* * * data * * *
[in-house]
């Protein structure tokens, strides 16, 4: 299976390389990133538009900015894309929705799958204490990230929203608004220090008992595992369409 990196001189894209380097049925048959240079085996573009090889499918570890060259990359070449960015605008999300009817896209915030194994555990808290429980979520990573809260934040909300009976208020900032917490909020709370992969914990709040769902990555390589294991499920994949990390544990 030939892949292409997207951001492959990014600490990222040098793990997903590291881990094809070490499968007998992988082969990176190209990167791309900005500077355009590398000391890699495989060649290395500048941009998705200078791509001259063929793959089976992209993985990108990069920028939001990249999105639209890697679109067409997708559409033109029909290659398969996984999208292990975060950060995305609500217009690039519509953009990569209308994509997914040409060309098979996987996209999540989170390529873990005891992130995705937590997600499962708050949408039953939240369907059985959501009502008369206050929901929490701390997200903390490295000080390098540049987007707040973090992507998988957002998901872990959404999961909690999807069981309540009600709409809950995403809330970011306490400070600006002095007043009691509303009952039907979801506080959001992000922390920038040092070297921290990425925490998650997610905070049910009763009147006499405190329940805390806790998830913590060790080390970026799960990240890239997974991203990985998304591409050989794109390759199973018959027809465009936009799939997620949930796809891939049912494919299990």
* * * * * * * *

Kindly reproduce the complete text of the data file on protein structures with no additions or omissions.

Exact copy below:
[in-house]
């Protein structure tokens, strides 16, 4: 299976390389990133538009900015894309929705799958204490990230929203608004220090008992595992369409 990196001189894209380097049925048959240079085996573009090889499918570890060259990359070449960015605008999300009817896209915030194994555990808290429980979520990573809260934040909300009976208020900032917490909020709370992969914990709040769902990555390589294991499920994949990390544990 030939892949292409997207951001492959990014600490990222040098793990997903590291881990094809070490499968007998992988082969990176190209990167791309900005500077355009590398000391890699495989060649290395500048941009998705200078791509001259063929793959089976992209993985990108990069920028939001990249999105639209890697679109067409997708559409033109029909290659398969996984999208292990975060950060995305609500217009690039519509953009990569209308994509997914040409060309098979996987996209999540989170390529873990005891992130995705937590997600499962708050949408039953939240369907059985959501009502008369206050929901929490701390997200903390490295000080390098540049987007707040973090992507998988957002998901872990959404999961909690999807069981309540009600709409809950995403809330970011306490400070600006002095007043009691509303009952039907979801506080959001992000922390920038040092070297921290990425925490998650997610905070049910009763009147006499405190329940805390806790998830913590060790080390970026799960990240890239997974991203990985998304591409050989794109390759199973018959027809465009936009799939997620949930796809891939049912494919299990």